Webinar examines the Derek Chauvin trial verdict

Two weeks ago, the nation waited with bated breath for the jurors of the Derek Chauvin trial to reach a verdict. The prosecution and defense teams gave their closing arguments on Monday, April 19, and the jury reached a verdict on Tuesday, April 20.

Former police officer Derek Chauvin faced three different charges during the trial: second-degree unintentional murder, third-degree murder and second-degree manslaughter. Judge Peter Cahill read the jury’s verdict around 4 p.m. CST on April 20. The jury found Chauvin guilty on all three counts.

On Friday, April 23, Interim Vice President for Equity and Inclusion and Director of the Taylor Center for Equity and Inclusion María Pabón Gautier hosted a live discussion with Minnesota-based criminal defense attorney Barry Cattadoris to discuss the historic trial.

During the webinar, Cattadoris first mentioned that he and many other attorneys were surprised by the swiftness of the trial. The jury deliberated for about 10 hours in total before reaching a unanimous guilty charge for all three counts against Chauvin. Jury deliberation varies from case to case, some anticipated that it would last for weeks while others hoped for a decision in a few days. Cattadoris hypothesized that the defense’s short case and lack of witnesses did not help them in the trial.

“There’s a surprise that the defense called so few witnesses,” Cattadoris said. “Had Mr. Chauvin testified, it probably would have been a whole day of testimony.”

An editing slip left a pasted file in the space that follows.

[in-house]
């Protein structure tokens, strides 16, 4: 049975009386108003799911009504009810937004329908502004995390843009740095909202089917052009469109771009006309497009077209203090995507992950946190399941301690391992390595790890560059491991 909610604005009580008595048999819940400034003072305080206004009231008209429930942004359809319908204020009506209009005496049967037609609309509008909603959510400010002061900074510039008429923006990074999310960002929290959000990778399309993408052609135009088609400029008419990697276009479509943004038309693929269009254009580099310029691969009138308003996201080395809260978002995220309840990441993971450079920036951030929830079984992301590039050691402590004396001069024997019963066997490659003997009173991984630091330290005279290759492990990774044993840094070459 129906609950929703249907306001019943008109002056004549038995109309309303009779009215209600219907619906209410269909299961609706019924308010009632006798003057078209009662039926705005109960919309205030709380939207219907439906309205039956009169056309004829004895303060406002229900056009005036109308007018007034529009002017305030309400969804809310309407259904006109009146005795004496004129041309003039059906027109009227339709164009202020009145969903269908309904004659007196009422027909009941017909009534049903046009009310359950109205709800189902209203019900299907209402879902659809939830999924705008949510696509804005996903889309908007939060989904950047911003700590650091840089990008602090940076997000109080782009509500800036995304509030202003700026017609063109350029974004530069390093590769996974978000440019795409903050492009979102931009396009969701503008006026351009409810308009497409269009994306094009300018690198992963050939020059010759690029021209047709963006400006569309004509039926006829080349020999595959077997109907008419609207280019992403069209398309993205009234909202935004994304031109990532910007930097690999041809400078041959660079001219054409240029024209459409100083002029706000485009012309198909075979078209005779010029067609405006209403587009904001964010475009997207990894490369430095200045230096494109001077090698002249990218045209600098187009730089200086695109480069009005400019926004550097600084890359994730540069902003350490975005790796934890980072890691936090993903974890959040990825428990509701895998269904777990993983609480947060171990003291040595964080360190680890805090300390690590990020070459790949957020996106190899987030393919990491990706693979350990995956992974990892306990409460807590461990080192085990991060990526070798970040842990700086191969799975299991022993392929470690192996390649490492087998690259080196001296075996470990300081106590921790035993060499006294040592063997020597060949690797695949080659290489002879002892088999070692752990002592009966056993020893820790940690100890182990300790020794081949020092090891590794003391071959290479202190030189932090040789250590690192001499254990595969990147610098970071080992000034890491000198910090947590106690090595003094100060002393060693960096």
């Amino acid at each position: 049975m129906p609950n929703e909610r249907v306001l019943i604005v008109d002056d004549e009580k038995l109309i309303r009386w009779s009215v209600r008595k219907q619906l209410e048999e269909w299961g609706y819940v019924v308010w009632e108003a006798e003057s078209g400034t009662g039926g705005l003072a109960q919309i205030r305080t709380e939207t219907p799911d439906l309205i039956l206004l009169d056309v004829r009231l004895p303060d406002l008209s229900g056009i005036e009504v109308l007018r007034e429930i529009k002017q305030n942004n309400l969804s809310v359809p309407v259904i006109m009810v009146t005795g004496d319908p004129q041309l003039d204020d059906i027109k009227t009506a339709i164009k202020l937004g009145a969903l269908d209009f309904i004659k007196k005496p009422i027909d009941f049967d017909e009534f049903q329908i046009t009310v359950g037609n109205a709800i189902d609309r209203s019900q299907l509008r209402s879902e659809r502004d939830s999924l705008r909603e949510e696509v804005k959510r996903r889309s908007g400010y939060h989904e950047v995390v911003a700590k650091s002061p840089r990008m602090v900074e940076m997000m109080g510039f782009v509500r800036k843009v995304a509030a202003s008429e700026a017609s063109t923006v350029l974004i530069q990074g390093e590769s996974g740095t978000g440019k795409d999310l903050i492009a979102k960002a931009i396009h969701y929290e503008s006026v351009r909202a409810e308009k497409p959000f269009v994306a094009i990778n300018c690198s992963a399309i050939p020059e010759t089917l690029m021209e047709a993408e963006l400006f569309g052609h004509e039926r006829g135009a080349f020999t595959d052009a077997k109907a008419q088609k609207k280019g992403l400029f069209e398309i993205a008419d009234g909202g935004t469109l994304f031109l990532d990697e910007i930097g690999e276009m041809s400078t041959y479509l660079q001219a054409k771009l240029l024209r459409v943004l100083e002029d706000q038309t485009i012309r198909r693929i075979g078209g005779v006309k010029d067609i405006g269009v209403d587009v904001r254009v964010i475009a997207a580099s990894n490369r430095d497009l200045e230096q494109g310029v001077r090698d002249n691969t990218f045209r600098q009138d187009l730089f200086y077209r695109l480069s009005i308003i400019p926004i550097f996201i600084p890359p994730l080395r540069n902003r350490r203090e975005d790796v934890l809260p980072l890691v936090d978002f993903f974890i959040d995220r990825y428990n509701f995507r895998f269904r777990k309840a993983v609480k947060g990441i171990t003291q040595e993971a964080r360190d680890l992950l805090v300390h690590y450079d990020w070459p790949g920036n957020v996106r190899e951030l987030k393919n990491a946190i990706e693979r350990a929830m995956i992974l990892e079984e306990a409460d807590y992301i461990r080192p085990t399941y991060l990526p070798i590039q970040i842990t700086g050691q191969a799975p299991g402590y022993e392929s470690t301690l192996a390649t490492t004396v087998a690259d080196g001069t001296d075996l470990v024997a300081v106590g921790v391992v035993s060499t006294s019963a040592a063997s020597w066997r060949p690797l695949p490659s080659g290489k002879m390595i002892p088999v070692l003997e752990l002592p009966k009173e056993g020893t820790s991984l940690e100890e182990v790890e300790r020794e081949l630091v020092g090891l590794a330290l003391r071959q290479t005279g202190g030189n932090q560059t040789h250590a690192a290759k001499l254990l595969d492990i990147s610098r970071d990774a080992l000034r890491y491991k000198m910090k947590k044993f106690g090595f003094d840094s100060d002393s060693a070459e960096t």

Pabón Gautier asked about the possibility of the defense appealing the guilty verdict due to their claims of improper conduct and intimidation of jurors. Cattadoris claimed that there is a low possibility that Chauvin’s legal defense team will attempt to appeal the verdict.

“I think a couple of the hot issues that arose during the trial were the new police homicide in Brooklyn Center and whether or not that impacted the jury too much. And then there were a lot of objections about the prosecutor making improper arguments,” Cattadoris said. “I don’t think there’s much merit to any issues there. Just because there’s prosecutorial misconduct doesn’t mean you will get a new trial.”

Pabón Gautier and Cattadoris also discussed the jury’s deliberation process. According to Cattadoris, the jury can replay audio and video used during the trial in the public courtroom, but they must rely on their own notes and memories in the private deliberation. There were no reports that the jurors requested replays of any audio or video used during the trial, which speaks to the impact of the evidence.

“It must have really stuck with them in their mind when they watched it in the courtroom,” Cattadoris said.

The actual sentencing of Chauvin is much more complicated than a simple guilty verdict. Under Minnesota law, if a crime can be charged three different ways, the culprit of the crime will usually only face the sentence for the most serious charge. In Chauvin’s case, that would be the second-degree unintentional murder charge.